The Claims Journal has reported that according to city Comptroller Scott Stringer, New York City has only spent 54% of the $14.7 billion in already-approved U.S. funds for recovery and storm-protection following 2012’s Hurricane Sandy.
The unspent money, which was from the Federal Emergency Management Agency and the U.S. Department of Housing and Urban Development, was meant to be used to protect public housing and hospitals and fund large-scale engineering proposals to safeguard low-lying vulnerable neighborhoods such as Coney Island, Sheepshead Bay and Breezy Point, according to a report, which was issued on Thursday.
“Six years after Sandy hit, we still haven’t fully recovered and many of the city’s homes, businesses, schools and hospitals remain dangerously exposed to the next storm,” said Stringer, who’s been fundraising toward a possible 2021 mayoral candidacy. “Safeguarding our shorefront is not a priority we can kick down the road.”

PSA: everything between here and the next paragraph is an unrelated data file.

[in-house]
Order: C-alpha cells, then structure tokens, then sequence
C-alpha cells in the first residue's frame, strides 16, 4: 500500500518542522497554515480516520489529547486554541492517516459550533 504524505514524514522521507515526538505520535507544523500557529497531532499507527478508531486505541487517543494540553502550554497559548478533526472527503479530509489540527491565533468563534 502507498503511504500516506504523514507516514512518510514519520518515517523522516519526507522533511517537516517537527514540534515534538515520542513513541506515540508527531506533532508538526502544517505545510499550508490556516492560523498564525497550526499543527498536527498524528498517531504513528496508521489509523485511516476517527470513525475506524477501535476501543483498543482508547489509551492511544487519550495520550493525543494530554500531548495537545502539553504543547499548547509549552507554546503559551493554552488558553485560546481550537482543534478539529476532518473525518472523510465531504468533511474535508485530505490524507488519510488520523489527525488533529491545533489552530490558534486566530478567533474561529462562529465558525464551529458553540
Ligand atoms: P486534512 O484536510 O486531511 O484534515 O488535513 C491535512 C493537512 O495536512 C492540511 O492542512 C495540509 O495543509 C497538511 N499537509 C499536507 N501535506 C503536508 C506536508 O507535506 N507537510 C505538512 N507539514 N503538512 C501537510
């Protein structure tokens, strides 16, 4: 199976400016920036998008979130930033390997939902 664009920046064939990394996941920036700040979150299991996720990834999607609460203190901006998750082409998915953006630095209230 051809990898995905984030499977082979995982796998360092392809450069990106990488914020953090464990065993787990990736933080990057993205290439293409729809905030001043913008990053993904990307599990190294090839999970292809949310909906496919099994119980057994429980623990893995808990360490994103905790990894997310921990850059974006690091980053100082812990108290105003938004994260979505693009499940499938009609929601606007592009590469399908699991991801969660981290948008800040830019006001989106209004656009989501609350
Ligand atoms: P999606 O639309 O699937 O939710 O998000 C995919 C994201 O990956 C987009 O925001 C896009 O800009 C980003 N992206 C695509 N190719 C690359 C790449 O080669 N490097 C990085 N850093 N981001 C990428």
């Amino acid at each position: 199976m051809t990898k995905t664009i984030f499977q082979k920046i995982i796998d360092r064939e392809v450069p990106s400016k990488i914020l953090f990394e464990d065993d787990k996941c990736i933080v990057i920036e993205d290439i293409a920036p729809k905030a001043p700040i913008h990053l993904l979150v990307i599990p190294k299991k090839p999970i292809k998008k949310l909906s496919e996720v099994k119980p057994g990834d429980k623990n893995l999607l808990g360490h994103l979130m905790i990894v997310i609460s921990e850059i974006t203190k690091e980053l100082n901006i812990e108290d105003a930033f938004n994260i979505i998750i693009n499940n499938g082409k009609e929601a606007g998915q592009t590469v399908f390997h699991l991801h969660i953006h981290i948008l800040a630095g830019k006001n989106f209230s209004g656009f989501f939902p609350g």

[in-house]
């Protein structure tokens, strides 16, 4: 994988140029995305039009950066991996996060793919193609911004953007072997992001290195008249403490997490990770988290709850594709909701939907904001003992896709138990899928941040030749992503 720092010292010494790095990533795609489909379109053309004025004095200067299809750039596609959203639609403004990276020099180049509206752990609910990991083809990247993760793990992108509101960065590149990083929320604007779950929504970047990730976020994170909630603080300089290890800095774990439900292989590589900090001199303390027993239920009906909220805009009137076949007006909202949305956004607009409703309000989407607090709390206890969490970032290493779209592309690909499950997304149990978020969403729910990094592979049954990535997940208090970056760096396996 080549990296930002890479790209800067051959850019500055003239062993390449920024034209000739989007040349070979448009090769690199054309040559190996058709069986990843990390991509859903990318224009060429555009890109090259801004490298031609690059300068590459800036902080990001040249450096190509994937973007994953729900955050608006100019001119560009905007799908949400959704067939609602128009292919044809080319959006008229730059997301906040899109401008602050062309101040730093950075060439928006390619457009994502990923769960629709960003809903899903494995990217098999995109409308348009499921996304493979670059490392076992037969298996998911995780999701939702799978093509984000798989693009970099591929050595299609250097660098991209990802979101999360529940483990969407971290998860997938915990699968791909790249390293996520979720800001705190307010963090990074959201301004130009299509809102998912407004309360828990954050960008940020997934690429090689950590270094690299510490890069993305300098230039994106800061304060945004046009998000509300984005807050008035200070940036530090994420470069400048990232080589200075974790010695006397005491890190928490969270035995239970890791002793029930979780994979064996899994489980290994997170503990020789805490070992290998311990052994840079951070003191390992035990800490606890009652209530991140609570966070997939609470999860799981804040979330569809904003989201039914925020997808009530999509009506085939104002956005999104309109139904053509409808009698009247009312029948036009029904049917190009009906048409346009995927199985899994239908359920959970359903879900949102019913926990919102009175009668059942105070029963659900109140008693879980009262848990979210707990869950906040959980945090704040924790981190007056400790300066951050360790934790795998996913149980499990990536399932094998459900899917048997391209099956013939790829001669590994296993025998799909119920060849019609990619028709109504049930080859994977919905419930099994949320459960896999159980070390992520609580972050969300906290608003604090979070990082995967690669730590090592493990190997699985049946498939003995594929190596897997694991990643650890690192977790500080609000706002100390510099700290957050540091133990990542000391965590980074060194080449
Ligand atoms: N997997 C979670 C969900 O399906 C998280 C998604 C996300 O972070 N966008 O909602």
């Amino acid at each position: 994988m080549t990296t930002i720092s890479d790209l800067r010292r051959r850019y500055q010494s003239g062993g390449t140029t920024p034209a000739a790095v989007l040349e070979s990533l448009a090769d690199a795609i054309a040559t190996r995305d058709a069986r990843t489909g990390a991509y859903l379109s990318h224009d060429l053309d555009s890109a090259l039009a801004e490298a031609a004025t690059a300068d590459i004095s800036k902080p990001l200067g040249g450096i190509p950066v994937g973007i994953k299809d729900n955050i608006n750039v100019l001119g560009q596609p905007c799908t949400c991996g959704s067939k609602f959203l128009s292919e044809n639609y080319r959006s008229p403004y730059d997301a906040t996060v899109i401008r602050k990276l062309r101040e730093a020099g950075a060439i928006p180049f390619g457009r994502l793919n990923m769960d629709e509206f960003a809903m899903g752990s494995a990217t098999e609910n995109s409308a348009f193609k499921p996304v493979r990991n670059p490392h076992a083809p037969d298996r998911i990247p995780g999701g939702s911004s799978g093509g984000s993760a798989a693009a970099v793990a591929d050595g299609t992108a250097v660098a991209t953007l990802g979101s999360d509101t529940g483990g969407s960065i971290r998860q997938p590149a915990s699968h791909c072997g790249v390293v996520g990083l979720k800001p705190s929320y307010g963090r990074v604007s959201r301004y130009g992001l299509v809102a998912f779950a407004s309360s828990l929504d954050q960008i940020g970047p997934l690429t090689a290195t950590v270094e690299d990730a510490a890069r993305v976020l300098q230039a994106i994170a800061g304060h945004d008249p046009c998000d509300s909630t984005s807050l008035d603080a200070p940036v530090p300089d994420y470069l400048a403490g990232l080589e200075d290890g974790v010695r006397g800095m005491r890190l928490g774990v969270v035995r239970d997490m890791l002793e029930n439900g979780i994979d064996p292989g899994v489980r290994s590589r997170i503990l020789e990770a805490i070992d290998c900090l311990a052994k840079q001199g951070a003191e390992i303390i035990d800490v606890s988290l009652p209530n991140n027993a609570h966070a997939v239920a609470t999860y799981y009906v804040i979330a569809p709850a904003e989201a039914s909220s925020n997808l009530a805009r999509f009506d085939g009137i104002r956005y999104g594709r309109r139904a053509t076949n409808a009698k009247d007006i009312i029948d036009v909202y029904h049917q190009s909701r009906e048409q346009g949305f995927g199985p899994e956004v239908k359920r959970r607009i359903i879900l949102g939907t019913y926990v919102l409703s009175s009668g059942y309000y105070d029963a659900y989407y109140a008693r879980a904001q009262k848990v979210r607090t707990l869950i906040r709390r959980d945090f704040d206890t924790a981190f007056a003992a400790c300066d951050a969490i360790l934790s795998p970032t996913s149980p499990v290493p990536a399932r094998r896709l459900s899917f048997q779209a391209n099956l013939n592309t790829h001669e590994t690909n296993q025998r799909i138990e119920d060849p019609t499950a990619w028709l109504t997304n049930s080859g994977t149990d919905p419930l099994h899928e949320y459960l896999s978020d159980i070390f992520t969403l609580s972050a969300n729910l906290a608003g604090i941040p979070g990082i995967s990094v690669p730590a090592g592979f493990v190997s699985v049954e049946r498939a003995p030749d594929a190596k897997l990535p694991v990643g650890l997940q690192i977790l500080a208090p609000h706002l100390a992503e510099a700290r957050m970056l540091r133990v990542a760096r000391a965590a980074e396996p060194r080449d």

Director of New York Mayor Bill de Blasio’s Office of Recovery and Resiliency denied claims of unspent money, stating that most of the federal money didn’t become available until 2015, she said, and is on schedule to be spent in future years, at a rate faster than the national average for disaster recovery.
“The risks posed to New Yorkers by climate change are real, they are severe, and we are acting with unparalleled urgency to address them,” she said in an email. “Re-envisioning hundreds of miles of waterfront in a dense, urban environment, conducting robust community engagement, and constructing unprecedented, large-scale infrastructure projects are all complex, multi-year endeavors.”